Faculty and the Academic Misconduct Process
Understanding your role in the process.
Faculty members play an important role in educating students about academic integrity and they also have a role to play during the academic misconduct process. Allegations of academic misconduct start at the instructor level and each Faculty may have their own process for how cases are reported to the Dean’s Office.
Check out the best practices for communicating with students when dealing with suspicions of academic misconduct.
Adopting an educative approach
UBC takes a shared values approach to academic integrity and misconduct inspired by educative principles.
Reporting makes things fair for everyone and faculty have an important role to play in the process.
Academic misconduct can occur because a student was not connected to available support systems.
Academic Misconduct Process
The academic misconduct process considers if misconduct has occurred and determines what the outcome should be or whether discipline should be enforced.
The diversionary process offers the opportunity for students and Faculties to enter into an agreed plan of action around the most suitable outcomes, diverting the case from PACSD where appropriate. This can save time, involve less procedural complexity and avoid a disciplinary hearing while still producing a meaningful outcome.
This option is available for first time offenses, non-egregious misconduct, and where the student admits to the offense. Faculty and student must both agree to engage in this process. For cases serious enough to warrant the traditional disciplinary system, the PACSD option is still in place.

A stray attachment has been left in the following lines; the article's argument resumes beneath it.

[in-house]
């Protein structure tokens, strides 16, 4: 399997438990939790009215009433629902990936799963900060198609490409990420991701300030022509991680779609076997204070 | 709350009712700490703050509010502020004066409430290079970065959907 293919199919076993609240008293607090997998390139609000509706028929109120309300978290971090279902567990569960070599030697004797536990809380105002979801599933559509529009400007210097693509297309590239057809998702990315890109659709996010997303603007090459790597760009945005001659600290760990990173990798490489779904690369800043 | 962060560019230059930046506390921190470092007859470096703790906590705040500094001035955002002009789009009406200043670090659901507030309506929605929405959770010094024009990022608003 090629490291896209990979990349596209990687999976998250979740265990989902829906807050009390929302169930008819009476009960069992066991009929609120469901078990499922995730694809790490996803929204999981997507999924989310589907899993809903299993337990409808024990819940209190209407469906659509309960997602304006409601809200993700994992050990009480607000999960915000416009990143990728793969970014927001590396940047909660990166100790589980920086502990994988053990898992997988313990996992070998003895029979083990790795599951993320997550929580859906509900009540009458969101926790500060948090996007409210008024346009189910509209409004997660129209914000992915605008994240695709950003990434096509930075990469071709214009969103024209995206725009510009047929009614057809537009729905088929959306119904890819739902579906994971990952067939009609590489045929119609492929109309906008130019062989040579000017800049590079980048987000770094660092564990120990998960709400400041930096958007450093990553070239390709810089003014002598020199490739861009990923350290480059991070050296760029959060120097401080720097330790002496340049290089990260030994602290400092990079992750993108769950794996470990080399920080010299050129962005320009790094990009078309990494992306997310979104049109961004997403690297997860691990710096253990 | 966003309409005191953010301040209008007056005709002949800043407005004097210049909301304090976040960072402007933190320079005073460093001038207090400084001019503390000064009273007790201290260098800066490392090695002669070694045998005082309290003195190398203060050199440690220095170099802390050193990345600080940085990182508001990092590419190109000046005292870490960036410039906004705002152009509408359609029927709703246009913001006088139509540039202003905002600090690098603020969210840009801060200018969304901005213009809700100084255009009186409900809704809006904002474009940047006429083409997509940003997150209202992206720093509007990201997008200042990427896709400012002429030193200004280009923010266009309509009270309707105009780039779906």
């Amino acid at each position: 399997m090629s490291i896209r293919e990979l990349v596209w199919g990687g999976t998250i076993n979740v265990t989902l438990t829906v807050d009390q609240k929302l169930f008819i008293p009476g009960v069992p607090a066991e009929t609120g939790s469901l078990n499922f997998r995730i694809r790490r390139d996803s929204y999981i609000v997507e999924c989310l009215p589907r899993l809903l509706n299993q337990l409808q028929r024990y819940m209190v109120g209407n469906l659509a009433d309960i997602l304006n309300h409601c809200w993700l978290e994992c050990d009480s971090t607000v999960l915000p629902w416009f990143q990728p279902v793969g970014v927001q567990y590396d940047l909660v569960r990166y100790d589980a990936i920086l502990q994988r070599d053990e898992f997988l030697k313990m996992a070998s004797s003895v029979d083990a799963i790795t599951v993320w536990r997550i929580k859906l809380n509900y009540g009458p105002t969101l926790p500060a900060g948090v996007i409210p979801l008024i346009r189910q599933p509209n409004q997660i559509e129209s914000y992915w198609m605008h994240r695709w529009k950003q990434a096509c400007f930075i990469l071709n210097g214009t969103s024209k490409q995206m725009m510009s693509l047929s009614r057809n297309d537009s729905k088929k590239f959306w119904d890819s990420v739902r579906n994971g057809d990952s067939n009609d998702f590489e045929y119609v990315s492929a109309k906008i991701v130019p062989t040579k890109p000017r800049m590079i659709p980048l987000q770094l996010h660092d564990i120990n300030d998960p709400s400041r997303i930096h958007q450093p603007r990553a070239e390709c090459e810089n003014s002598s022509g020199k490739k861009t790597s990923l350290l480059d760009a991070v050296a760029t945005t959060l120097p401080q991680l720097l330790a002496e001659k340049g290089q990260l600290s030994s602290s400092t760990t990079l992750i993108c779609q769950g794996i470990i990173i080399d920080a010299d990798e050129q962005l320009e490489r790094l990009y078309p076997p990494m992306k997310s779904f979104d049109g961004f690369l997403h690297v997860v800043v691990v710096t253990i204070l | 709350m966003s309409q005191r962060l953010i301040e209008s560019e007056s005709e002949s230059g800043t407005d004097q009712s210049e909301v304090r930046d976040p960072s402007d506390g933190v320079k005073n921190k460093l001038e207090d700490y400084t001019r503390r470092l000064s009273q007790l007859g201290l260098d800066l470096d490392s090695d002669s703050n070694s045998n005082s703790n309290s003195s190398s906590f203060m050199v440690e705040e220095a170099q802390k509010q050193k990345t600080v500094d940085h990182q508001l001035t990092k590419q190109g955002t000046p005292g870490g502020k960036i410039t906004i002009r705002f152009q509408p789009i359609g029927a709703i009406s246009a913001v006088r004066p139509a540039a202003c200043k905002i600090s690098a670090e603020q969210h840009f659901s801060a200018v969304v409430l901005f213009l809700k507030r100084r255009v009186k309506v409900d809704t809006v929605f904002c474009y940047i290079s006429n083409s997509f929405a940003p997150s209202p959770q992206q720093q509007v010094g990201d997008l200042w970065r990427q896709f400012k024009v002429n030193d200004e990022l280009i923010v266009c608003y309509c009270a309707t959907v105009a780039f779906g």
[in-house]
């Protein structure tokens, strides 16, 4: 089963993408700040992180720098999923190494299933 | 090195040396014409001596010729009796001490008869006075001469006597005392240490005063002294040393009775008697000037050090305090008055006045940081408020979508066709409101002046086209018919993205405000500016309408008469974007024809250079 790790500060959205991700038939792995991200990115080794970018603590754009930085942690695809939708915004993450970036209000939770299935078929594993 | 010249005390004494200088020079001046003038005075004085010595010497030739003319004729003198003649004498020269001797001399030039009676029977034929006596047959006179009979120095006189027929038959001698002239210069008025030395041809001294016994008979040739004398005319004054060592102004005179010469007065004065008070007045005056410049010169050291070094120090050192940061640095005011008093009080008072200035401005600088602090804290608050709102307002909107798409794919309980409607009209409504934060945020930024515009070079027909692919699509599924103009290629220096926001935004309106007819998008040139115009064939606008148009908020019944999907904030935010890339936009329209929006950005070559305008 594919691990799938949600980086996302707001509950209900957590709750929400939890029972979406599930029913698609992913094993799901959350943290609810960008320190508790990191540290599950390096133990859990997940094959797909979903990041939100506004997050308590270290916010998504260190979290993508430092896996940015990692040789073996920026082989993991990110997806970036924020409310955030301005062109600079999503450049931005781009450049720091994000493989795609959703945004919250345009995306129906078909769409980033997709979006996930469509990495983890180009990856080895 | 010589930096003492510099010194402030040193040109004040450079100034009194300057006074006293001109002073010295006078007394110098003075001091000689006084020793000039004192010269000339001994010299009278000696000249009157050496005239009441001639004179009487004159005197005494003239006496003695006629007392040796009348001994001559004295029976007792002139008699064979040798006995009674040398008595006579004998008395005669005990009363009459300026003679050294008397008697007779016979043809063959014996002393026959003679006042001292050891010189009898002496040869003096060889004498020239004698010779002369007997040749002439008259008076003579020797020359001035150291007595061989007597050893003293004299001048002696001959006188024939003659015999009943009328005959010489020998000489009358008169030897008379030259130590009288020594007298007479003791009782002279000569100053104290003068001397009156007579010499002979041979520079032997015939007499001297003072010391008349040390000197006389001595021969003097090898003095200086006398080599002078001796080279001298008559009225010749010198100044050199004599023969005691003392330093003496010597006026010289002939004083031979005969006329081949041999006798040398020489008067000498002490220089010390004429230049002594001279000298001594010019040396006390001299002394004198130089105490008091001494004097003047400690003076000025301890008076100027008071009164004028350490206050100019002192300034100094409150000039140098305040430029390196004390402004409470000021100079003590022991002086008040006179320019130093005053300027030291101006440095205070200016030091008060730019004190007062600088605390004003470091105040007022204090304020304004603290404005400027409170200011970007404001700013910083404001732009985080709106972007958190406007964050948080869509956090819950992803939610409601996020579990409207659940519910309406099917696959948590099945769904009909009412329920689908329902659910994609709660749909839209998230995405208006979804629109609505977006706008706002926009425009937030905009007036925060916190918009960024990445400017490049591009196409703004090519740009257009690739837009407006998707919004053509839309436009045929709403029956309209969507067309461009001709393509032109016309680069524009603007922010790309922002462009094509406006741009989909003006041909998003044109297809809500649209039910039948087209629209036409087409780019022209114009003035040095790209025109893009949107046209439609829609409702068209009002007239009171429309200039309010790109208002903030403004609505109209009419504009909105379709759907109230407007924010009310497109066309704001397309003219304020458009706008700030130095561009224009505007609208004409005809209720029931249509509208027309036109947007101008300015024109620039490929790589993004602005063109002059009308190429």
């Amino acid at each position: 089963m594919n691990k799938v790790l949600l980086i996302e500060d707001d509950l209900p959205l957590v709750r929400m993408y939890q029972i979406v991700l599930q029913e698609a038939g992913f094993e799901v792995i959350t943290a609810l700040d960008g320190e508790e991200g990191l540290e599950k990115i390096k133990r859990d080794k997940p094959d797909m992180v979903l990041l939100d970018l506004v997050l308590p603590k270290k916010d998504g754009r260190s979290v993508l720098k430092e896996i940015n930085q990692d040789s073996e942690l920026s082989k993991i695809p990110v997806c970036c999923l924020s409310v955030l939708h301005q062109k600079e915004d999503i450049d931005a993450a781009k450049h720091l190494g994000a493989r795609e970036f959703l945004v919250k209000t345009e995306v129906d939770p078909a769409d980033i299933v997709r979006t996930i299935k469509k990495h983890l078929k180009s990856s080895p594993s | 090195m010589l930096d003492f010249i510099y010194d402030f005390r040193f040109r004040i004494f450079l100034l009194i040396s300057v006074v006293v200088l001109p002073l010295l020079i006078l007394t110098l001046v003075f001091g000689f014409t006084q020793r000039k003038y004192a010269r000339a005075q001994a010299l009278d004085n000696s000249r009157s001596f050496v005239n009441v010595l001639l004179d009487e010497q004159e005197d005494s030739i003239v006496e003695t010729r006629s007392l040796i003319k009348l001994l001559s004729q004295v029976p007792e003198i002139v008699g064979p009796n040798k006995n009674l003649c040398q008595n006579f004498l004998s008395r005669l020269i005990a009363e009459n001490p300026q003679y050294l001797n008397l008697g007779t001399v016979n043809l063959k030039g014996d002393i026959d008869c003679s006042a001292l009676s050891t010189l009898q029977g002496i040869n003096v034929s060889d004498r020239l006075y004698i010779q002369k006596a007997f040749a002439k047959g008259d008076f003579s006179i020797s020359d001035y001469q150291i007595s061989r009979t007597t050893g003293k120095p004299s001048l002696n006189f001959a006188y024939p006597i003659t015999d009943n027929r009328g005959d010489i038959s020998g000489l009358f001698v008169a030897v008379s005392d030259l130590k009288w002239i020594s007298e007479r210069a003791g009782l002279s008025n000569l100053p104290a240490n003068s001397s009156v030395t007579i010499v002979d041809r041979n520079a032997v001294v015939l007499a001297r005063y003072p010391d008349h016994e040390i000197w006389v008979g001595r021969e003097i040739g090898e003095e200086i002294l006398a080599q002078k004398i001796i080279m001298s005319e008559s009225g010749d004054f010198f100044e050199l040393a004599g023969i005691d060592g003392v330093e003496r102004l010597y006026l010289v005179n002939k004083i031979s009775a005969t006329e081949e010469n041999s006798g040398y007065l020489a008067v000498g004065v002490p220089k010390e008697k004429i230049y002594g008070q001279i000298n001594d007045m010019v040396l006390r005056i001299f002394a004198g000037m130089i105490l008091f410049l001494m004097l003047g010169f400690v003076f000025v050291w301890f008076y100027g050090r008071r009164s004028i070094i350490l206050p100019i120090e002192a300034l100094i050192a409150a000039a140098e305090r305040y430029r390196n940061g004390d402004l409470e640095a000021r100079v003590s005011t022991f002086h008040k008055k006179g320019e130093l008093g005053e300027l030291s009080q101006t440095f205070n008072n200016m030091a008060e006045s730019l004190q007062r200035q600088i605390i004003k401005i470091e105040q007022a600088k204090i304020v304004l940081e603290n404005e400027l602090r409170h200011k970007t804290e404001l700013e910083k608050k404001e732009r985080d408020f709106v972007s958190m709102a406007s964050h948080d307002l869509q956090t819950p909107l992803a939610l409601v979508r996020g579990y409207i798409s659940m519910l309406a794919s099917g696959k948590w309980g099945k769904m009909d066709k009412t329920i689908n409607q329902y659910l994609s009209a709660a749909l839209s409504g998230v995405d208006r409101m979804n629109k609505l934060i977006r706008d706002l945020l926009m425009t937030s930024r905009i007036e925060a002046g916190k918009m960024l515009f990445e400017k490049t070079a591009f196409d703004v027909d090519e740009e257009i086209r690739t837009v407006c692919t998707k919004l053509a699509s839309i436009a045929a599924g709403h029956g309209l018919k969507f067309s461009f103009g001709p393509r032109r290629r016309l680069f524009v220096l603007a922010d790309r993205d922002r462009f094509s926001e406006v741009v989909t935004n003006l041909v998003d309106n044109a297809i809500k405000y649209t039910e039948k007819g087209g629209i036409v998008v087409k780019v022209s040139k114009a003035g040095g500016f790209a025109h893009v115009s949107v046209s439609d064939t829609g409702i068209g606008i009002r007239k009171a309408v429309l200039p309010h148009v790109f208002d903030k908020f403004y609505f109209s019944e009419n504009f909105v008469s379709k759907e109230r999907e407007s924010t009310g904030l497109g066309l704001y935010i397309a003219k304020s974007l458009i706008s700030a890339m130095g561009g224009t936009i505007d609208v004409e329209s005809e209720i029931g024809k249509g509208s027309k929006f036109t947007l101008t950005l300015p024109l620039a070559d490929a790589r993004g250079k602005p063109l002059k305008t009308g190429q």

This is a general outline of the academic misconduct process providing a framework and overview of the main stages, and the process followed may vary case-by-case. Individual faculties may adopt their own procedures for reporting cases to the Dean’s Office.
The instructor is usually the first to review the facts of the allegation of academic misconduct. The instructor might observe academic misconduct as it is occurring, they might suspect it based on their evaluation of the academic work or it might arrive as a report from another student.
Instructors should be aware of and review their Faculty procedure for dealing with allegations of academic misconduct. This may include specific procedures for reporting and recommended templates to use. If they are not aware of it, they should reach out to their Faculty contact responsible for academic misconduct or to their Department (usually the Associate Head).
2. Instructor review and meeting
Instructor reviews allegation
The instructor reviews the facts of the allegation, including the details of the case. If the instructor is not sure what constitutes academic misconduct, they should consult the Academic Calendars for examples or reach out to their department or to their program.
Instructor meets with student to discuss allegation
The instructor will usually meet with the student to discuss the alleged academic misconduct as well as any extenuating circumstances. When reaching out to a student via email, instructors may wish to review the best practices and the email template. During the meeting, as best practice, a note-taker should be present. The student is also allowed to bring a support person.